Imagine my surprise when, in the 21st century, you allowed a mid-20th-century sexist characterization of children to be published in your paper.
I was disappointed to read in the Smiley Anders column “Honorary Cajuns need love too,” published May 8. In it he quoted, apparently verbatim, a woman’s recounting of an event at Zachary Elementary School. His writer characterized a male child as a “young man” but referred to a female child as a “little girl.”
I do not think it is appropriate to refer to a male child as a “man” while a female child is referred to as a “girl.” In addition, the female child was characterized as “little,” while the male child was “young.” All children are either girls or boys; they are both young, and they are both little. Using such sexist adjectives sends the wrong message to our children: Boys, no matter what age, are always men, but girls are merely girls, and not women. If one is going to describe a boy as a “young man” in a sentence, then the girl should be described as a “young woman.”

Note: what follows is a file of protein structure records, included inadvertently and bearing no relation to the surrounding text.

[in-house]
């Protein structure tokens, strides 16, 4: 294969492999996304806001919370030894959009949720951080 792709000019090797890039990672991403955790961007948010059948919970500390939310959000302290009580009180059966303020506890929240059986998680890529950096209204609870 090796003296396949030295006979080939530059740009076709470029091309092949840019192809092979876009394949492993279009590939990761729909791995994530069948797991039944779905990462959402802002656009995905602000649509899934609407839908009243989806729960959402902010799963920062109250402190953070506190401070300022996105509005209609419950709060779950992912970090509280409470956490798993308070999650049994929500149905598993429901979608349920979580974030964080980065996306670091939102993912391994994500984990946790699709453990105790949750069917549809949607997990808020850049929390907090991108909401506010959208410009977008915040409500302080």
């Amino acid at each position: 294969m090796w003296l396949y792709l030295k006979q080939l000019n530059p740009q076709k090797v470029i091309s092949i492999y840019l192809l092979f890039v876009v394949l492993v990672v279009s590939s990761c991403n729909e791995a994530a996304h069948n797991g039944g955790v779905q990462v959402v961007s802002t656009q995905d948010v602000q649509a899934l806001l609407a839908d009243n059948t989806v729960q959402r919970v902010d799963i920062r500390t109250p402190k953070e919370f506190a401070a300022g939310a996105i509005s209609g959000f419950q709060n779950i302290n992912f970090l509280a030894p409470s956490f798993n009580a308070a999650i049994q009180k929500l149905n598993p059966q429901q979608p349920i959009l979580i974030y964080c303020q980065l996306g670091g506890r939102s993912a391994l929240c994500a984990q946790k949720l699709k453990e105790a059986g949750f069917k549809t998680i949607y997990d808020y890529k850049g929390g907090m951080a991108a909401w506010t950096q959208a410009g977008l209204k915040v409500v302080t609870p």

This subtle form of gender discrimination is the most insidious kind of all, and needs to be eliminated from our vernacular, both printed and verbal. The printed medium is one of the best forums wherein to begin making such a change. Your editors should have caught this blatant contradiction, removed the quotation marks and assigned the proper gender description to both children: “girl” and “boy,” not “man” and “girl” before reintroducing the quotation marks.
Kathryn Bachman Page
retired museum curator and college professor